Shana Cleveland & the Sandcastles
Oh Man, Cover the Ground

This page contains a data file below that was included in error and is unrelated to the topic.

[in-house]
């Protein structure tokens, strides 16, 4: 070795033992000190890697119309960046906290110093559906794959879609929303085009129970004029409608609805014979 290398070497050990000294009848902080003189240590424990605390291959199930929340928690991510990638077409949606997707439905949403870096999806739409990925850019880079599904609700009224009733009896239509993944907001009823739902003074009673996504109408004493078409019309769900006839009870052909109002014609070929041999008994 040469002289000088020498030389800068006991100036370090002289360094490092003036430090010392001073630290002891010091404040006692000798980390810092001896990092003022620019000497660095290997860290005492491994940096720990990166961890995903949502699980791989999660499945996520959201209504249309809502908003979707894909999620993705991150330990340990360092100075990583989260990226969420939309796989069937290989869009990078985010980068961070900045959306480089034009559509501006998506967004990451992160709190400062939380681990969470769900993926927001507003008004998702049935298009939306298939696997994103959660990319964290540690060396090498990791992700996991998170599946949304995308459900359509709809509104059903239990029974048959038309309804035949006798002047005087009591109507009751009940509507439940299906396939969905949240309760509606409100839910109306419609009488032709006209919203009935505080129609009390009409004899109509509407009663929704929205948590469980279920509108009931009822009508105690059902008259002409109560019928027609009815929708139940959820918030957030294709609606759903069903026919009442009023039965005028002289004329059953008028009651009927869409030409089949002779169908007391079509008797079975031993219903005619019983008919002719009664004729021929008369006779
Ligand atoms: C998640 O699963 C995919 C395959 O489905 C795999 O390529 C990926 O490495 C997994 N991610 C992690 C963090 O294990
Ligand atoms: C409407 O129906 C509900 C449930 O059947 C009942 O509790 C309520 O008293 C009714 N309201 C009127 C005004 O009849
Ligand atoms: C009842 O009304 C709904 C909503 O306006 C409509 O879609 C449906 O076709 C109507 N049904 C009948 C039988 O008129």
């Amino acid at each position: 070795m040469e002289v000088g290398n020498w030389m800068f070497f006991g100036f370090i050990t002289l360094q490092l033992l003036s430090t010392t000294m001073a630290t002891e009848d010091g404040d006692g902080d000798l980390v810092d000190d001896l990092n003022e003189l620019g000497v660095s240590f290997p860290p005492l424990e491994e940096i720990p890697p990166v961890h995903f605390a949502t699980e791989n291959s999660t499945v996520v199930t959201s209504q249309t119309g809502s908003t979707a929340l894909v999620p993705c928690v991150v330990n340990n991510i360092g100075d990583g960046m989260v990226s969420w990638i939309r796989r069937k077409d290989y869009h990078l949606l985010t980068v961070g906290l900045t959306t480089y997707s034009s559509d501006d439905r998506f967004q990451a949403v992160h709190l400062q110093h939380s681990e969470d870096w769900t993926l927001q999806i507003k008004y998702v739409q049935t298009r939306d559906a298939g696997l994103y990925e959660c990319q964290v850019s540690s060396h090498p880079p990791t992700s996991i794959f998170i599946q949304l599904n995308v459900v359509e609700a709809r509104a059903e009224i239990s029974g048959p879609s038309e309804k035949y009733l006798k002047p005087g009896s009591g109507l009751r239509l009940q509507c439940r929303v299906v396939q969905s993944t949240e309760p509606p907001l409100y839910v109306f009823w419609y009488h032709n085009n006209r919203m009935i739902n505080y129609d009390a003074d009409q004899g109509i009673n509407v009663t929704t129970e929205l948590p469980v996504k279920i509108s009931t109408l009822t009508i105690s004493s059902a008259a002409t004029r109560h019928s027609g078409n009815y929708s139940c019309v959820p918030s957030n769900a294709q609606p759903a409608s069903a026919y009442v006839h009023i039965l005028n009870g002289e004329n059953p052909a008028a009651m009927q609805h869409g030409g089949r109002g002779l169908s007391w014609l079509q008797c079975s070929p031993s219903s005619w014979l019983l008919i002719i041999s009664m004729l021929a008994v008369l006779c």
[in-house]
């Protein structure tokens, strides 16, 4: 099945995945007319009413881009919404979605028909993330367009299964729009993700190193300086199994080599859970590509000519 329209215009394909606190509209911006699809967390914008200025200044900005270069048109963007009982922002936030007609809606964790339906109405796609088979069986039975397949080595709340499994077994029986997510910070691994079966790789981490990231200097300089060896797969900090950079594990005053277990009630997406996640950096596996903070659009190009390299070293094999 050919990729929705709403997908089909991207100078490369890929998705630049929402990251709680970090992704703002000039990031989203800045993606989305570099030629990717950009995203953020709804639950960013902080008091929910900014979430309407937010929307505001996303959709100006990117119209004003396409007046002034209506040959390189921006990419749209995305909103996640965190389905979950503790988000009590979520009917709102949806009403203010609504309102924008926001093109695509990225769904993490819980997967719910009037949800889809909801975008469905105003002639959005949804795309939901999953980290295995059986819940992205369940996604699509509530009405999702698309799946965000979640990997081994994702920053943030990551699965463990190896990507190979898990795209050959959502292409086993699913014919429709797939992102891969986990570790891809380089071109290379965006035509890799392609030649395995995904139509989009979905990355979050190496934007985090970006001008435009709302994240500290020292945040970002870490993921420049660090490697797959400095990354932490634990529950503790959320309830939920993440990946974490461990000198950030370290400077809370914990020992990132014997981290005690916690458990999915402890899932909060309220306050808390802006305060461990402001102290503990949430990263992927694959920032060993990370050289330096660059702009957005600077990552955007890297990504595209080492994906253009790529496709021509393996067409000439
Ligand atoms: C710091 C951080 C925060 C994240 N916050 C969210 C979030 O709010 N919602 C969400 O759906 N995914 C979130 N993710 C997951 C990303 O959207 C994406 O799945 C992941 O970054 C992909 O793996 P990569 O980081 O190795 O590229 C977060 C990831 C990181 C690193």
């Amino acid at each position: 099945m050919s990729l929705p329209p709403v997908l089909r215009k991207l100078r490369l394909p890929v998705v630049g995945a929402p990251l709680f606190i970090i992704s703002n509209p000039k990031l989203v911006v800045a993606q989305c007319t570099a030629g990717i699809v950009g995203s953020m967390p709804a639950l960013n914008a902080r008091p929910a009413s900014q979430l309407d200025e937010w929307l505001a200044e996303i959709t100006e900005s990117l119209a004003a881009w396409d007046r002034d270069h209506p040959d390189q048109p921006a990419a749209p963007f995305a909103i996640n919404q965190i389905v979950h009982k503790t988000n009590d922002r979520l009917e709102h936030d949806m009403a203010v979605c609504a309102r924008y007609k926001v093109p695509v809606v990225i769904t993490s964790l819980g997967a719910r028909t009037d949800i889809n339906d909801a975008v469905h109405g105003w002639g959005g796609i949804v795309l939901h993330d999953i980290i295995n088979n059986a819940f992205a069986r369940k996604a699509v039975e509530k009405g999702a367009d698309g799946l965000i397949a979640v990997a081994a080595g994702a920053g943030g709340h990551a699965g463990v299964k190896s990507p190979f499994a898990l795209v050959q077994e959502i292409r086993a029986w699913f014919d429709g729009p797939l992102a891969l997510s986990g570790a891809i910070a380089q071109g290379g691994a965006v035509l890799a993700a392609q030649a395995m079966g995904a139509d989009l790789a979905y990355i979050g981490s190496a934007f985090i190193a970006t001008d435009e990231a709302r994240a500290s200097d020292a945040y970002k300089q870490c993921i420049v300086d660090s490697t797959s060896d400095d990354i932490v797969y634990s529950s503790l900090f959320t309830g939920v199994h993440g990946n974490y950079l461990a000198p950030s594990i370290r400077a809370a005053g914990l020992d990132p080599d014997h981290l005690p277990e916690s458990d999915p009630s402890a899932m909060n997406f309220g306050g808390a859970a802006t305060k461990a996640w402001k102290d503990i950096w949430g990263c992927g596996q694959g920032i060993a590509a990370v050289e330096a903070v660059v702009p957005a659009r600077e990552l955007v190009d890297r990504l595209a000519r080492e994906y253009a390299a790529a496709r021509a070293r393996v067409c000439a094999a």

With a new solo record from La Luz frontwoman Shana Cleveland due out via Hardly Art in a few weeks, I was moved to revisit Oh Man, Cover the Ground: a dulcet post-folk LP credited to Shana Cleveland & the Sandcastles that arrived quietly in 2015 to rather sexist reviews pigeonholing Cleveland as third-rate songwriter who could play guitar and sing pretty good, anyway, even if her lyrics didn’t really mean anything, and hey, doesn’t this sound like early Cat Power? Well. There’s no accounting for taste, but it’s hardly surprising that the tender buds of Cleveland’s musical genius—and she is a genius—would be overlooked on a record that presents as delicately ramshackle and inoffensive psych-folk, which it is, a bit; Cleveland’s fingerpicking has more than a pinch of Pentangle in its intricate patterns and liquidy slides on the loping “Itching Around” and ruminative “Holy Rollers.” But Cleveland doesn’t write songs so much as conjure up self-contained sonic worlds rooted in organic sounds and abstracted by a dream logic that find her pushing at the edges of the liminal spaces between worlds, seasons, people, and lives both lyrically and musically. On La Luz’s breakthrough single, Cleveland sang of a love “as sure as spring.” Here she dreams of wandering a world “covered in gold, covered in pink.” And later, she sings of “cutting across the country lengthwise/looking for a new scene/this one’s getting old.” Overall, the 13 tracks on Oh Man, Cover the Ground find a laid-back Cleveland in an exploratory mood, her meandering songs gently bolstered by the warmer sounds of clarinet, cello, and piano when necessary, giving the record a autumnal, transitory feel. What remains constant is Cleveland’s breathtakingly naturalistic musicianship. On a Shana Cleveland record, the guitar isn’t a medium for expression so much as an extension of the musician herself, and to listen to her songs is to be gently cradled in the space between what she sings and what she wrings from woods and string.